Wow, what a busy few weeks we’ve had! A couple of weeks ago, I came down with the flu. So, so miserable. Luckily I started getting sick on a Friday, and The Doc was a trooper and took care of all the kids all weekend so I could sleep it off. I think I got pretty dehydrated – I was still nursing the baby quite a bit,  yet didn’t want to eat or drink anything – and I know that slowed down my recovery. But, by Tuesday or so, I was feeling much more normal. The Doc’s parents and sister were supposed to be flying into Auckland this past Friday morning, and The Doc had already taken Friday off work. Unfortuantely, Wednesday night he came down with the flu, too. He ended up staying home on Thursday and sleeping most of the day, and we just prayed that he would feel well enough on Friday to fly up to Auckland and make the 6 hour drive back to Wanganui with his family.

To complicate things more, Thursday night we got a call that their flight had been diverted to Sydney, Australia due to the ash cloud from the volcano in Chile, and the plan was for them to fly in Saturday morning instead. We were so sad to hear that they would miss a whole day to spend with us, but The Doc did get an extra day to recover, and he really needed it.

Then, a miracle occured! Friday night, we were checking on their flight status, and saw that the flight had been canceled again. We were just devistated. We ckecked all the airlines to see if anyone was still flying, and the only flights we could find were for late Saturday night or Sunday morning. Ceirdwyn’s birthday was Saturday and her party was planned for Sunday – the thought that they would miss her entire birthday, especially since they had planned their trip just to be here in time for it, was devistating. We said a prayer and went to bed with the phone beside the bed so that we wouldn’t miss their call when they found out their flight was canceled again.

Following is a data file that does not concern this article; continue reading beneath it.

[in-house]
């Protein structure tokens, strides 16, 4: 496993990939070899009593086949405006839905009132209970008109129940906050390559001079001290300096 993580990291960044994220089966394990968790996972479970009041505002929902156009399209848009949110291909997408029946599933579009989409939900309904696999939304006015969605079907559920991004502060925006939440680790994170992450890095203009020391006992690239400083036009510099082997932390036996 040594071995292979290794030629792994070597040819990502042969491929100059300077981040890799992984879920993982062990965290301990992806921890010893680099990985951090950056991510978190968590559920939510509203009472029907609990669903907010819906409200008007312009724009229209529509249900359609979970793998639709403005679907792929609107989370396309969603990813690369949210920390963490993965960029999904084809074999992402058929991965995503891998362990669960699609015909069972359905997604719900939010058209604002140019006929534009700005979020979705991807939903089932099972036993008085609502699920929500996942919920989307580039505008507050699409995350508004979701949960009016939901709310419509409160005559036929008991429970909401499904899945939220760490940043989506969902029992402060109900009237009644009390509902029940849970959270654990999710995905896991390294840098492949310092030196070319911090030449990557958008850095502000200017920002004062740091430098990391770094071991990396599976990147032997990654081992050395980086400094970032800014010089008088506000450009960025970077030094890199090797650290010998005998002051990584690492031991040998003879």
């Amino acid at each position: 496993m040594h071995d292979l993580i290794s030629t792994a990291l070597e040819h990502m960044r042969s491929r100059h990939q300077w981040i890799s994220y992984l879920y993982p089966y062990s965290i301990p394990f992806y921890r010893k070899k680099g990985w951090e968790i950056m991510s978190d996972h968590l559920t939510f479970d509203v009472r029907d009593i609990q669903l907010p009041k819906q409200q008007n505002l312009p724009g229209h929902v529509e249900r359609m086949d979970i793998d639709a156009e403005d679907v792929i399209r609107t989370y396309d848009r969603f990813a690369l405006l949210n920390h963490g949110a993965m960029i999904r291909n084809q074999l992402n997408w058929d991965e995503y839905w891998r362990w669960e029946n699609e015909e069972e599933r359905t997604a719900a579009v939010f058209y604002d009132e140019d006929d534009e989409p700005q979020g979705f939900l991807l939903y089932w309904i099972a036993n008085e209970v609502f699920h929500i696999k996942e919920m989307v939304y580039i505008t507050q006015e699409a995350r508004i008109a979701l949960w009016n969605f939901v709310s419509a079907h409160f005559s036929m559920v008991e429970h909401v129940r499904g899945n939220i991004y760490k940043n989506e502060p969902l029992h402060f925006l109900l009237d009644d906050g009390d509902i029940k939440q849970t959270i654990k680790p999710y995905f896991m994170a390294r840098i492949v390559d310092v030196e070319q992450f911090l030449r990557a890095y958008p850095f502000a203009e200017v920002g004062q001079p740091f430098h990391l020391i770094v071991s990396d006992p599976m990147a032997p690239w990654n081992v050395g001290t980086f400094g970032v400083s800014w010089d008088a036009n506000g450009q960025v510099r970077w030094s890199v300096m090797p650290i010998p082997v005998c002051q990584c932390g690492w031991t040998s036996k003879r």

At 2am, the phone rang. It was my sister-in-law saying they were in Auckland! We couldn’t believe it!!! So Saturday morning, we drove The Doc to the airport at 6am so he could catch a flight up to Auckland and drive them back down. They made it here in time for dinner on Saturday night! I think the boys hugged them for 30 minutes straight when they walked through the door.

Fast forward to this afternoon – Ceirdwyn’s birthday party! I’ve always called her my little bunny. From the time she was hopping around in my belly, it’s just been my name for her. Then, she cut her top teeth first (just like Zollie did) and the name really took on new meaning. I planned a bunny rabbit birthday party 🙂

I made carrot cake cupcakes that looked like bunny rabbits. Here are the action shots:

Carrot cake is best made with 1/2 carrot and 1/2 crushed pineapple. *nod*

Cooling on the rack – my house smelled SO GOOD!

Cream cheese icing might be the most delicious thing on earth.

A quick dip in some finely ground coconut for a “furry” effect…

Add some chocolate chips for the eyes and nose, chocolate syrup for the mouth, and vanilla wafers for ears, and the bunny comes to life!

Multiply by 30 (hey, the are rabbits after all!)

Then it was time to party down! A few friends joined us and we had a wonderful time! Here’s the beautiful bunny birthday girl!

 Ceirdwyn didn’t quite know what to do with her cupcake at first…

…but she quickly figured it out.

My inlaws got their first taste of Hokey Pokey ice cream…

…and then it was time to open gifts!